bedlam

noun

bed·​lam ˈbed-ləm How to pronounce bedlam (audio)
1
: a place, scene, or state of uproar and confusion
There was bedlam in the streets after the verdict was announced.
2
or Bedlam : an asylum for the mentally ill
3
obsolete : madman, lunatic

Examples of bedlam in a Sentence

The park had never had so many visitors at one time. It was total bedlam. French physician Philippe Pinel was instrumental in the transformation of bedlams from filthy hellholes to well-ordered, humane institutions.
Recent Examples on the Web In an effort to contain the bedlam, Gaza’s municipal police force (which falls under Hamas’ control but has no connection to the group’s military wing) took on the job of securing aid convoys’ passage through the strip. Nabih Bulos, Los Angeles Times, 30 Mar. 2024 And then, the bedlam began, led by Tomlinson, a junior forward from Blue Springs South. Randy Covitz, Kansas City Star, 27 Mar. 2024 New releases can cause bedlam in stores such as Target and Starbucks. Kalhan Rosenblatt, NBC News, 12 Mar. 2024 Of all the things said over the past few days, and even months, about McAfee, Rodgers and the bedlam Rodgers has created, what Hill says about it all is so dead on it should be required reading for every executive inside the network. Mike Freeman, USA TODAY, 12 Jan. 2024 The victim can be seen lying on the ground in shock as the bedlam continues around her. Stephen Sorace, Fox News, 13 Mar. 2024 The remarkable demand underlines the bedlam for the contest between the nuclear-armed foes and vindicates the decision from the authorities to ensure that the match is played in New York. Tristan Lavalette, Forbes, 23 Feb. 2024 The station then cut back to the bedlam at the bridge. Elliot Ackerman, WIRED, 12 Feb. 2024 Her hair is windswept against a pillow seemingly suspended in the air, as if she’s moved from bed to bedlam; in reality, the ensemble was a surrealist Viktor & Rolf duvet gown fresh off the runway from the label’s Fall-Winter 2005 ready-to-wear collection. Jacqui Palumbo, CNN, 8 Feb. 2024

These examples are programmatically compiled from various online sources to illustrate current usage of the word 'bedlam.' Any opinions expressed in the examples do not represent those of Merriam-Webster or its editors. Send us feedback about these examples.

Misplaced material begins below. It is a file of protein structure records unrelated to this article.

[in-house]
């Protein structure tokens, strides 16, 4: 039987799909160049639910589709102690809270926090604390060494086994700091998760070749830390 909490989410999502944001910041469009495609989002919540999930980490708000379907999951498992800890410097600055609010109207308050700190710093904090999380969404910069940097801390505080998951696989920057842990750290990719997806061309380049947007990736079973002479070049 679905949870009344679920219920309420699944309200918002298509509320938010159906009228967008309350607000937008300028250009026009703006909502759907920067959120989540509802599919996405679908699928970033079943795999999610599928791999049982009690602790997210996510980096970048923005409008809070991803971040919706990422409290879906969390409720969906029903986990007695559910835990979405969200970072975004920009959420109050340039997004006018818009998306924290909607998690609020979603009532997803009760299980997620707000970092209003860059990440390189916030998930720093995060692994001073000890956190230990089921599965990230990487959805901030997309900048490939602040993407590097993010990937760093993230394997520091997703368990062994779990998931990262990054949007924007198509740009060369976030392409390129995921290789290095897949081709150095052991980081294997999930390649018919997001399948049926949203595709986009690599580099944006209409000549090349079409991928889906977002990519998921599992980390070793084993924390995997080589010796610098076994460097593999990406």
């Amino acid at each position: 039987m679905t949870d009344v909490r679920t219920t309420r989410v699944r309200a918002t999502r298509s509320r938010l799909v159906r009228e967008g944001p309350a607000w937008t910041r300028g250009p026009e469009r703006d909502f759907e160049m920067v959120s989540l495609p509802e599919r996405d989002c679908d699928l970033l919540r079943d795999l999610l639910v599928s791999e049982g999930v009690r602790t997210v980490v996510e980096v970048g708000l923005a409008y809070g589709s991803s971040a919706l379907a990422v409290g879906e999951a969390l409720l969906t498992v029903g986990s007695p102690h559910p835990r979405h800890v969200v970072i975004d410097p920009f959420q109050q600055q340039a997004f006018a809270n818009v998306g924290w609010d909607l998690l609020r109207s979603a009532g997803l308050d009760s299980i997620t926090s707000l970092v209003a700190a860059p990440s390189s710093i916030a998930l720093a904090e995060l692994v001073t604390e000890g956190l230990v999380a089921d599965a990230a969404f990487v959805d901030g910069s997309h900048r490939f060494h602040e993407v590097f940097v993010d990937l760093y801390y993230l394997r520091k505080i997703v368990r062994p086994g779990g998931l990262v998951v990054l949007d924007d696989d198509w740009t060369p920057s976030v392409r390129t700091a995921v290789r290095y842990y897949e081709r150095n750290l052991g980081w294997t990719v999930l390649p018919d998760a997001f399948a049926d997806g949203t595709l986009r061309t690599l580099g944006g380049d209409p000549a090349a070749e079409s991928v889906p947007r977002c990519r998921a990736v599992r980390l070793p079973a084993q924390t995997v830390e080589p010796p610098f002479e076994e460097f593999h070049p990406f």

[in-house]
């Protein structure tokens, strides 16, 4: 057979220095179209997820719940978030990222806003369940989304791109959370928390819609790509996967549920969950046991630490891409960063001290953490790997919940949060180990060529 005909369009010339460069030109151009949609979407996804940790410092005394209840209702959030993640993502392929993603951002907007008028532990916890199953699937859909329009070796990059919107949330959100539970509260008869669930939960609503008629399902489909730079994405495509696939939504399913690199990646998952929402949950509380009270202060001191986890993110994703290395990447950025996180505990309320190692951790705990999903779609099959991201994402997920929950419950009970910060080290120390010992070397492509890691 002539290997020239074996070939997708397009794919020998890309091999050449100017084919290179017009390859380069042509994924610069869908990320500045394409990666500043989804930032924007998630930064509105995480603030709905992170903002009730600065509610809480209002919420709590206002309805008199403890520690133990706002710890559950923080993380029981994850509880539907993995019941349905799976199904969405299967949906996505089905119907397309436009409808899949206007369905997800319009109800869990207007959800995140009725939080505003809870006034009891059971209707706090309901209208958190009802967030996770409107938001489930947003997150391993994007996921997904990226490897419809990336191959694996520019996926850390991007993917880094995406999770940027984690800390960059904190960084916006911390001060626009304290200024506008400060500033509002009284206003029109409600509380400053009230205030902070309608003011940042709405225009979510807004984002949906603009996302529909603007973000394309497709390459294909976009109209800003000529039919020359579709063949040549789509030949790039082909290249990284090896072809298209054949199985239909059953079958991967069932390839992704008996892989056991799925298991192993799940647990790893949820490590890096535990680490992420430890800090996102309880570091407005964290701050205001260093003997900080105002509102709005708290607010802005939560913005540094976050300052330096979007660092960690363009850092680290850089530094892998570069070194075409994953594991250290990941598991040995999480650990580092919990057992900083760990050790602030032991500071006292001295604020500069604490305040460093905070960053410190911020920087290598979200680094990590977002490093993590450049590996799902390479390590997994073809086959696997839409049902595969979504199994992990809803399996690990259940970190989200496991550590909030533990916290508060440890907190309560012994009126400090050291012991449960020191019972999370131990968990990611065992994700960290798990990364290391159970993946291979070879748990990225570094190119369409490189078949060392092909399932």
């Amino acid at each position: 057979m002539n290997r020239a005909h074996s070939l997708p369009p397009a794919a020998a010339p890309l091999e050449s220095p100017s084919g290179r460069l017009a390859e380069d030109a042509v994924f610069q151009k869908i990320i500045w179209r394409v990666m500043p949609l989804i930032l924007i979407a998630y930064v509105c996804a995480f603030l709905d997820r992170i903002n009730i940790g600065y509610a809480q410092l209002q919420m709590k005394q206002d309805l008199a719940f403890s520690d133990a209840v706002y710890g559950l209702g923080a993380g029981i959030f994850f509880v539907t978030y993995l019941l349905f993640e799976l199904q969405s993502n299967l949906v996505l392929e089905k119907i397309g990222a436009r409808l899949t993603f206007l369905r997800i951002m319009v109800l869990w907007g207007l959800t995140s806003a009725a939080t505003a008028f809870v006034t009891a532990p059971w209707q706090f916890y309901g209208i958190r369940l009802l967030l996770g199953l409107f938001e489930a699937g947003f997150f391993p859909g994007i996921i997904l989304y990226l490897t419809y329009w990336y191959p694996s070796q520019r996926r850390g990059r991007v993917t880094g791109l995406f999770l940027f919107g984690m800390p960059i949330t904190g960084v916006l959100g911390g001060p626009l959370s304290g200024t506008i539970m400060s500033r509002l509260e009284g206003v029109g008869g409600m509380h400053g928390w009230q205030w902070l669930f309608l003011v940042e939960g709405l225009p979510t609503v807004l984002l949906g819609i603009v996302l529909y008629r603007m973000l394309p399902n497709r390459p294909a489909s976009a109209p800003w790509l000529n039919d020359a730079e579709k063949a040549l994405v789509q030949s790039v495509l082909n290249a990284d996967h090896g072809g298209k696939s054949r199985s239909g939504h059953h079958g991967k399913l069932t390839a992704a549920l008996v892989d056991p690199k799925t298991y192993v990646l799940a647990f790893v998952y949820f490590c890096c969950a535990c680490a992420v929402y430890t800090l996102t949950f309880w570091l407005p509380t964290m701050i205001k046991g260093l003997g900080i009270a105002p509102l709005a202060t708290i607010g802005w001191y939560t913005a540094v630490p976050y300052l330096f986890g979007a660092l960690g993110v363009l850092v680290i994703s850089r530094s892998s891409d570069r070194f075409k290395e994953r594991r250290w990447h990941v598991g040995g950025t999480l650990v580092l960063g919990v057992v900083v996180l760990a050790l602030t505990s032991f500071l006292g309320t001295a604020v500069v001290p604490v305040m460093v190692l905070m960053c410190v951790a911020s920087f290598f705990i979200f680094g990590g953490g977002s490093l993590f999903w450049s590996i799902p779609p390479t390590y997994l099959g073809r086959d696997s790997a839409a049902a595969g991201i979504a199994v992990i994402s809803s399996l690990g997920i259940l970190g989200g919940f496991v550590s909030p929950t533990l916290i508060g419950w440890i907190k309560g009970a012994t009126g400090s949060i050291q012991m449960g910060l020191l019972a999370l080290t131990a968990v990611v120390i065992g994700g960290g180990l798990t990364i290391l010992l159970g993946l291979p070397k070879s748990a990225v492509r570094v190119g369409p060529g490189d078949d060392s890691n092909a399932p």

Word History

Etymology

Bedlam, popular name for the Hospital of St. Mary of Bethlehem, London, an asylum for the mentally ill, from Middle English Bedlem Bethlehem

First Known Use

1522, in the meaning defined at sense 3

Time Traveler
The first known use of bedlam was in 1522

Dictionary Entries Near bedlam

Cite this Entry

“Bedlam.” Merriam-Webster.com Dictionary, Merriam-Webster, https://www.merriam-webster.com/dictionary/bedlam. Accessed 12 Apr. 2024.

Kids Definition

bedlam

noun
bed·​lam ˈbed-ləm How to pronounce bedlam (audio)
: a place or scene of uproar and confusion
Etymology

from Middle English Bedlem "Bethlehem"

Word Origin
Around 1402 the home of a religious community in London was turned into a hospital for the insane. This new hospital kept the name of the community and was known as the Hospital of Saint Mary of Bethlehem. People soon shortened this name to Bethlehem. In Middle English, though, the town of Bethlehem in Palestine was called Bedlem or Bethlem, so this was the pronunciation used for the hospital's name. In time the name Bedlem or Bedlam came to refer to any home for the insane. Today we use bedlam for any scene of noise and confusion like that found in the early hospitals for the insane.

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